24th August 2017
John Galsworthy has earned enduring popularity through his prose fiction, especially the twice-televised ‘Forsyte Saga', but he is less remembered for his plays, and on the evidence of this script, revived beautifully by Project One in association with Neil McPherson for the Finborough, it is easy to see why. There is a lot of clever, brightly written dialogue, and a couple of scenes that have some emotional depth, but what this drama doesn't have is the one thing that is so compellingly present in the history of Soames and Irene and all the rest of the Forsytes, a central, powerful conflict.
Instead, we get an exquisite post-Great War middle class dining room of the March family (an aptronym if there ever was one) – a triumphant creation by Alex Marker with enough in it to reward scrutiny for the entire three acts of this domestic yarn. Peopling it are characters who are mostly only partially realised: gruff father Geoffrey (David Shelley); capable mother Joan (Carolyn Backhouse); moody son Johnny (Duncan Moore); perky daughter Mary (Eleanor Sutton); committed cook (Janet Amsden); lovable rogue of a window cleaner Mr Bly (Vincent Brimble) and his daughter-with-a-past whom he seeks to place in the employ of the family in the position of housemaid, Faith Bly (his real-life daughter, Charlotte Brimble). In fact, the father and daughter story has the potential to become a re-run of Doolittle and Eliza in ‘Pygmalion' (1913): the comparison with Shaw is instructive – in his hands, the clash of classes is given real dramatic urgency. Galsworthy may share many of the same reformist ideas as GBS, but he is sadly a very long way from possessing the same gift for creating fascinating theatre. Nevertheless, as he makes the bulk of the talk descend upon these representatives of British society he does often give them funny or witty or thoughtful things to say. At one point, Johnny is digging his heels in and refusing to budge while reading ‘The Scarlet Pimpernel', ‘Little Women' and The Bible: another quips, ‘You don't want to leave him up there with all that inflammatory literature'. How Ortonesque!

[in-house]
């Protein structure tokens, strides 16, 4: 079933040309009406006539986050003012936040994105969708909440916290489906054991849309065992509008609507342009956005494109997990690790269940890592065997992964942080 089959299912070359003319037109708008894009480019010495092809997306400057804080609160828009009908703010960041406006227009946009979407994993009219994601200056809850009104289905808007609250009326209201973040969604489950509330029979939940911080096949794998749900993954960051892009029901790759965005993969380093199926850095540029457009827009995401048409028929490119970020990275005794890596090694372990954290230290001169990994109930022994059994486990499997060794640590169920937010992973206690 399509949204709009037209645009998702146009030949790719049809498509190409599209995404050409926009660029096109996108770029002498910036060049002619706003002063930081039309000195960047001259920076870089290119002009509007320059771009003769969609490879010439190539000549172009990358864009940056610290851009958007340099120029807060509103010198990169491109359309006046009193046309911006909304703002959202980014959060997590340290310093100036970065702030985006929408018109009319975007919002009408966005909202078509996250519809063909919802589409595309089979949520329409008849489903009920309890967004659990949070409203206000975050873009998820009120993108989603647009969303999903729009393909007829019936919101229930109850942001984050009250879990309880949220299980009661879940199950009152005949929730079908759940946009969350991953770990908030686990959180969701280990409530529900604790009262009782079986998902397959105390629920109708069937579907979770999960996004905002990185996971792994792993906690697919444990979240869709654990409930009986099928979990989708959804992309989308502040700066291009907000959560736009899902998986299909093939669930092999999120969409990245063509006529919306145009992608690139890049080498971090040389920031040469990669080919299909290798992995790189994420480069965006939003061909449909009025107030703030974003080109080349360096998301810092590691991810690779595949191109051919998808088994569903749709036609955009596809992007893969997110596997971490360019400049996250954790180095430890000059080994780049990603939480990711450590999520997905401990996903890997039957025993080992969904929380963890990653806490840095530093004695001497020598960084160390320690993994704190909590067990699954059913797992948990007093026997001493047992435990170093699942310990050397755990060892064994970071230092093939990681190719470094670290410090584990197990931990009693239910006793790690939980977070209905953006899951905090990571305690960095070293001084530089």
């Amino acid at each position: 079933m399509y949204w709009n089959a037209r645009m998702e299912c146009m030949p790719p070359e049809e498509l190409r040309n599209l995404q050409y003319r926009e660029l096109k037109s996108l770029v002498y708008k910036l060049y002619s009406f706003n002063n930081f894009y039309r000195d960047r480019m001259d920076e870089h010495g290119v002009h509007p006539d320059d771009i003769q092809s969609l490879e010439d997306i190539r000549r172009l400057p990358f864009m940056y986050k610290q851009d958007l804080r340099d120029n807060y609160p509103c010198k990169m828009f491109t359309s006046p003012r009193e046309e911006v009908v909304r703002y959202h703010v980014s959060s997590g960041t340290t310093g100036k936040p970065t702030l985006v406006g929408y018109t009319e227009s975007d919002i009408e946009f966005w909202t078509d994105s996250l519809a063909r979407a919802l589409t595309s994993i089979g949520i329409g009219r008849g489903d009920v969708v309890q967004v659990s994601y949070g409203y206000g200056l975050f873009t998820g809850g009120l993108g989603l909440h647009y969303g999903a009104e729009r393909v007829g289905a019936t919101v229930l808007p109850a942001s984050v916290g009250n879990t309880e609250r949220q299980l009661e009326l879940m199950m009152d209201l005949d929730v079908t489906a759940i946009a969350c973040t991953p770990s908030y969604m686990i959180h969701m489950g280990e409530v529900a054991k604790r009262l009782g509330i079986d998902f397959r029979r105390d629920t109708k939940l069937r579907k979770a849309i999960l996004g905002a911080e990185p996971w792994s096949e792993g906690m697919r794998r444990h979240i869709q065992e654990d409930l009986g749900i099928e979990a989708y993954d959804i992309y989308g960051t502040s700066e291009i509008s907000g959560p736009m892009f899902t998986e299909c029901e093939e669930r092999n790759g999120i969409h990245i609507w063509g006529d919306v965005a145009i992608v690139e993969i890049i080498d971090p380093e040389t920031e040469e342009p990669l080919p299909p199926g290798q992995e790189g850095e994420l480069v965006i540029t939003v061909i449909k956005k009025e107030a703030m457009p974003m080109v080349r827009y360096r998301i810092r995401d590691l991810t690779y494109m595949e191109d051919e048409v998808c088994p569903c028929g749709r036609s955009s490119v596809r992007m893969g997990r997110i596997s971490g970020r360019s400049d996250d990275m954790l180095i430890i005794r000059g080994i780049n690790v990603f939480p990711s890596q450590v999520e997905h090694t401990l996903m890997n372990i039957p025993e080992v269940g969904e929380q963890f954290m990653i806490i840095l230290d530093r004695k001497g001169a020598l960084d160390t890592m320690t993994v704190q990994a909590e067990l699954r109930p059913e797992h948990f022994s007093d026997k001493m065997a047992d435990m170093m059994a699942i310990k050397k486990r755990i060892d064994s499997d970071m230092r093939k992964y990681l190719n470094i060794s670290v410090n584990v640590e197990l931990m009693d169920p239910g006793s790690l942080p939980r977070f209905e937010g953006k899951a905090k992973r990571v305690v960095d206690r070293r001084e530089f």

There is a lot in the text that is as jolly as that and you might think that the show would produce a lot of laughs. Alas, in Geoffrey Beever's methodical direction it doesn't; well, let us be optimistic and say, ‘Not yet, anyway'. As things stand, there is a quiet, even grave, seriousness about the manner in which scenes are played that masks flashes of humour more often than giving them a chance to sparkle, and it is not altogether clear why. It being difficult to warm to these people, we are not well placed to care about their lives. The plot itself is barely present enough to hold our attention: a very, very minor flirtation occurs between the son and maid, a teacup into which is poured a very outsized and unmerited storm. And that's it. Only in the dying minutes of the brief third act do two grossly under-used figures walk in: Faith's smooth young man Blunter (another – crashing – aptronym, Jacob Coleman) soon pursued by the most successfully managed characterisation PC Barnabas (Christopher White, who seems much more to suggest a rather more elevated rank, perhaps an ‘Inspector' calling…? – this play dates from 1922, let us remember). With them on stage, and Faith blazing her way – at last – out of her downtrodden, muted role, the play effortfully tries to kindle some heat. But it's all over before it has any chance to get going.
Much time is said to pass in the drama, and we do get three ‘courses' of apparently different meals being served; the flowers at the centre of the dining table change, but nothing else seems to. Even Georgia de Grey's costume budget does not run to giving the cast changes of outfit, emphasising the permanence of their world, possibly. Robbie Butler lights it simply, with a nice touch of managing some symbolist gestures, especially at the heavily metaphorical close. Richard Bell provides period music that is so lively one could cheerfully listen to it all evening. Overall, however, it is a worthy but rather torpid outing for a family who have been ignored professionally for 85 years. One wonders how long it will be before they get another chance at attracting our attention.
Until 9 September 2017